Is Whole Milk or Skim Milk Healthier?

By Michael Joseph, MSc

Clearly a contentious issue, there are many alternate opinions on the best dairy option for our health. But what do the studies show?

Studies on Dairy and Obesity

Is whole milk really fattening?

One study featured 12,829 participants who recorded their dairy intake for a 1-year period. The hypothesis was that subjects drinking greater quantities of dairy fat would gain more weight. However, the results were different to the expected outcome.
While the participants who drank more than three servings of milk per day had a greater increase in body mass, this was only in those drinking skim milk. In other words, only skim and 1% milk were associated with weight gain, but dairy fat was not.
Additionally, a 2013 study reviewed 16 different studies on a high-fat dairy intake. In 11 of these studies, high-fat dairy intake was inversely associated with obesity. The authors concluded that “the evidence does not support the hypothesis that dairy fat contributes to obesity or cardiovascular disease”.

Studies on Dairy and the Heart

A study aiming to establish links between milk drinking and vascular disease reviewed ten existing studies.
The combined trends presented in these studies showed that there is no convincing evidence milk is harmful, and that milk drinking may even have a positive impact on heart disease risk. Further, a 2014 study reviewed 18 pieces of prior research, with the results showing that total dairy intake did not contribute to cardiovascular disease.
Markedly, the authors concluded that the body of evidence suggests full-fat dairy—whether milk, cheese or yogurt—may be inversely related to cardiovascular disease.

Studies on Dairy and Stroke

A 2015 study examined links between dairy consumption and stroke in an elderly population. Low-fat dairy was “not significantly related” to the incidence of stroke, but high-fat dairy was “significantly inversely related”.

To make this clear: the data regarding low-fat dairy was mixed, whereas data on high-fat dairy showed it reduced the risk. In another paper, a prospective case-control study was designed to evaluate risk for stroke in relation to plasma dairy fat. The authors of this particular study noted that the idea of an inverse relationship between stroke and milkfat “may seem paradoxical due to the high amounts of saturated fat in milk.” Nevertheless, the results of their study confirmed this so-called “paradox,” as once again full-fat dairy appeared to have no links to stroke whatsoever. Following the results, the authors remarked: “At present, we hypothesize that estimated milk fat intake is associated with a lower risk of first event stroke (13).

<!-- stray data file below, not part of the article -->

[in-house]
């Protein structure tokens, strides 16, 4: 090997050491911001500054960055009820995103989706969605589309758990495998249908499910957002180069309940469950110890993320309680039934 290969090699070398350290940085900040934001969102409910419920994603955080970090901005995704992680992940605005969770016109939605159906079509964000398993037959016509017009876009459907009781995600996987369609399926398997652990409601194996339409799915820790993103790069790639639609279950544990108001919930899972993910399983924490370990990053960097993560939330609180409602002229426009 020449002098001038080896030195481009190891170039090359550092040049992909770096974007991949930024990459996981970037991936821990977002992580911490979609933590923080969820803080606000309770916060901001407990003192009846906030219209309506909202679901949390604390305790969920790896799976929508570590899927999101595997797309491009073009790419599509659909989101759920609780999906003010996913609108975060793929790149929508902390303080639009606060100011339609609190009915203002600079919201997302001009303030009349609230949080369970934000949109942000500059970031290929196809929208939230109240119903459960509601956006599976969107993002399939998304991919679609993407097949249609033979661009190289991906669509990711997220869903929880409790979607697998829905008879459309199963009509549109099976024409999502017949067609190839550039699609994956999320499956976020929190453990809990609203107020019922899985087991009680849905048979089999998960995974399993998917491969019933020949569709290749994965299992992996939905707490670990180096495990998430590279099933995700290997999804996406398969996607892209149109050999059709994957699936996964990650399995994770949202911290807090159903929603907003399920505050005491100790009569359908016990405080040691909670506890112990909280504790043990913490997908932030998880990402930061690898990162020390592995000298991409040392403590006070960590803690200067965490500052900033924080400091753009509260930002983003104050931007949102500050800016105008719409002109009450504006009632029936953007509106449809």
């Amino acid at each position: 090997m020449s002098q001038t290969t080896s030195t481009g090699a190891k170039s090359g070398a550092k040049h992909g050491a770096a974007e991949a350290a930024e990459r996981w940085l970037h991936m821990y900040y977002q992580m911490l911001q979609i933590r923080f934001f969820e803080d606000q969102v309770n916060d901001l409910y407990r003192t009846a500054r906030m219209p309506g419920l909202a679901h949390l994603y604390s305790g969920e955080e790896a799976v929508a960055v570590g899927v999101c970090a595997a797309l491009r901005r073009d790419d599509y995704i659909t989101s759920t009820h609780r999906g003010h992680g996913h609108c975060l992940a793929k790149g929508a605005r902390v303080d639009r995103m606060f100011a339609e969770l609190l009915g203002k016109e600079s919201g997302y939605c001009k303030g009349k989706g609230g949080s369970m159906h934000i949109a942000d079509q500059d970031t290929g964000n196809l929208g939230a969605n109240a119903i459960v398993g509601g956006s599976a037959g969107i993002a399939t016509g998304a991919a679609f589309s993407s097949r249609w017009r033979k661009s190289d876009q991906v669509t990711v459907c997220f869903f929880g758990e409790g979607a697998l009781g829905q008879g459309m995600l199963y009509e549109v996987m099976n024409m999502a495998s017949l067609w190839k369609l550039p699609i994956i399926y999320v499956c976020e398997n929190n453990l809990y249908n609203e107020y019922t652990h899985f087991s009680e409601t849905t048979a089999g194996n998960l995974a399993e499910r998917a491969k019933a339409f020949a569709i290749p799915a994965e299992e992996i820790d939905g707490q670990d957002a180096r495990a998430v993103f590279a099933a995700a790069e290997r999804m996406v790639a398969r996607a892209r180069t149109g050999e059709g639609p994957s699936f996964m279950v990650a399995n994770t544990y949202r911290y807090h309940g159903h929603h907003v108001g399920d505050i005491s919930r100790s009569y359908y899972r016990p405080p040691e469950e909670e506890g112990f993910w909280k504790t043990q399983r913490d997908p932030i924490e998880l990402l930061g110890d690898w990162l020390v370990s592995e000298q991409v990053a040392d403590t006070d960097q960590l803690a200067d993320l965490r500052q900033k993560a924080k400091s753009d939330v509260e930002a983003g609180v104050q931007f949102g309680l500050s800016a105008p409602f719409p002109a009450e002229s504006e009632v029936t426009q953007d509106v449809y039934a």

Studies on Dairy and Type 2 Diabetes

Type 2 Diabetes is a global epidemic with incidence rates rapidly rising across the world. In fact, the number of people with diabetes has quadrupled since 1980.

Could this be why?

Perhaps, but moving on… an interesting study from 2014 analyzed dairy fat in relation to the incidence of type 2 diabetes. A total of 194,458 people were followed, 15,156 of who went on to develop diabetes.

The study found that neither low-fat nor high-fat dairy had any association with diabetes except for yogurt. The results noted that “yogurt intake was consistently and inversely associated with type 2 diabetes risk.” (15)

In a 2016 study, the American Heart Association (AHA) tested the hypothesis that higher plasma dairy fats are associated with reduced diabetes risk.

Their results confirmed this to be the case. The AHA remarked that their findings highlight the need to understand the possible health benefits of dairy fat.

Dairy and All-Cause Mortality

A 2010 Australian study found that there was no significant or consistent relationship between all-cause mortality and dairy intake.
However, the study did provide one interesting stat. Compared to the participants with the lowest intake of dairy fat, those with the highest intake of dairy fat had a reduced death rate from cardiovascular disease.


It’s immediately clear from these studies that the current dietary guidelines are poles apart from what the latest studies show.

Here is a quick summary:
• Full-fat milk had no association with chronic disease or mortality in any of these studies.
• Full-fat dairy was also inversely associated with diabetes and heart disease in many of these studies.
• Low-fat dairy had either no association or mixed data.
• It appears that consumption of dairy fat is possibly health-protective.

Final Thoughts

Personally, I would choose full-fat whole milk every single time. Skim milk may be lower in calories, but it’s also lower in naturally-occurring fat-soluble vitamins. To sum up, dairy fat appears to have health benefits, and whole milk tastes a lot better than skim.